concept covered in the required materials for the final exam (e.g., Walrasian equilibrium, unemployment rate, Phillip's Curve, total factor productivity, Solow growth-accounting equation, golden-rule solution, rational expectations, government policy rule, Lucas critique, First Welfare Theorem, Nash equilibrium, coordination failure, Taylor Rule for monetary policy, and so forth). This might be followed by one or more of the following types of requests: Provide a quantitative and/or graphical illustration of this concept. Explain what role this concept has played in macroeconomic theory. Explain to what extent this concept has implications for the determination of macroeconomic policy.
- Identify and discuss carefully the key economic assumptions
underlying some particular model developed in required readings and/or assignments: for example, the Walrasian general equilibrium (WGE) model, the sticky-price or flexible-price dynamic IS-LM model, the Solow-Swan descriptive growth model, the optimal growth model, the pure-exchange overlapping generations (OG) model, rational expectations (RE) models, economic game models, dynamic stochastic general equilibrium (DSGE) models, agent-based computational economics (ACE) models, and so forth. This might be followed by one or more of the following types of requests: Discuss to what extent, if any, this presented model captures some stated aspect of empirical reality thought to be important for the understanding of the workings of a macroeconomy. What macroeconomic issues does it help to highlight? What are the strengths and weaknesses of the model from the point of view of theory and/or empirical data?
- Provide an economic interpretation for some key hypothesis or concept discussed in required readings and/or assignments: for example, involuntary unemployment, adaptive expectations, weak-form or strong-form rational expectations, representative consumer, Discounted Utility as a preference representation, hyperbolic discounting, continuous market clearing, Walrasian equilibrium, Nash equilibrium, Pareto efficiency, coordination failure, (in)credible signaling, and so forth. This might be followed by one or more of the following types of requests: Illustrate the hypothesis/concept using a simple analytic and/or graphical example. Explain what role the hypothesis has played in macroeconomics to date (e.g., its implications for macro policy). Provide a critique of the hypothesis with regard to its consistency with microfoundations and/or empirical data.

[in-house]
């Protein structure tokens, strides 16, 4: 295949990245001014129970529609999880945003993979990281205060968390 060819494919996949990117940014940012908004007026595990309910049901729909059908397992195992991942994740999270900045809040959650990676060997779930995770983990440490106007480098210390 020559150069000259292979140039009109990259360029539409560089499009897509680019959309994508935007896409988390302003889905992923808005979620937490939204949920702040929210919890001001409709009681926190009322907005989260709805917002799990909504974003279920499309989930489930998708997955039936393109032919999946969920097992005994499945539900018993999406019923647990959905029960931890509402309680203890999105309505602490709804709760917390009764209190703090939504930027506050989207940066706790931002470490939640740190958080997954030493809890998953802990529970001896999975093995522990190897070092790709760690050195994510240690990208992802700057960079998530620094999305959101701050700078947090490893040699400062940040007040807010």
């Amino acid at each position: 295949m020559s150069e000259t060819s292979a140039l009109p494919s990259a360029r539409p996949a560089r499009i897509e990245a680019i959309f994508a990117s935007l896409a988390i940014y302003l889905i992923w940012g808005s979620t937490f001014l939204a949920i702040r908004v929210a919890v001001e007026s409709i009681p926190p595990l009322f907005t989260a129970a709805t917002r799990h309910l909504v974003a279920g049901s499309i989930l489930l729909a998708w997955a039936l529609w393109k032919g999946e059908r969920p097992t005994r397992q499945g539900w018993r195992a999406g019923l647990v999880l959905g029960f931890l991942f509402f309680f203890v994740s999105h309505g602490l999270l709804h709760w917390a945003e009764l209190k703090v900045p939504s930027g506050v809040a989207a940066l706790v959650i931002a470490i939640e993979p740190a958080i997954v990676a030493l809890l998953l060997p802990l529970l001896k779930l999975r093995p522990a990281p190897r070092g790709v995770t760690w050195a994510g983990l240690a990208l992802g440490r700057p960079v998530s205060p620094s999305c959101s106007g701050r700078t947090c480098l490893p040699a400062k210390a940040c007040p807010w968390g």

Consider the following example of an overlapping generations (OG) model. Give the defining conditions
for a feasible allocation, an efficient allocation, and/or a Pareto efficient allocation for this OG model.
Solve the model under some stated conditions, and discuss the economic implications of the solution. Compare and
contrast the structure of the OG model with the structure of other models studied in Econ 502. What are the advantages or disadvantages of OG modeling for the study of macroeconomic issues?
- Consider the following example of a rational expectations (RE) model. Solve for the RE solution, step by step, carefully justifying each step. Discuss the economic implications of this solution. Compare and contrast the RE solution with the solution
that would instead obtain under adaptive expectations (or some other assumption about expectation formation). What are the advantages and disadvantages of RE models for the study of macroeconomic issues?
- Consider the following model involving strategic
interaction among multiple economic agents. Identify in what
precise ways strategic interaction arises. What are the major
sources of uncertainty in this model from the viewpoint of
each of the participants, and how might this uncertainy lead to
coordination problems? How might the participants attempt to
resolve their uncertainty? Is there a "rational" way for these
participants to proceed to resolve their uncertainty? What are the macroeconomic implications of your findings? What are the advantages and disadvantages of this type of model for the study of macroeconomic issues?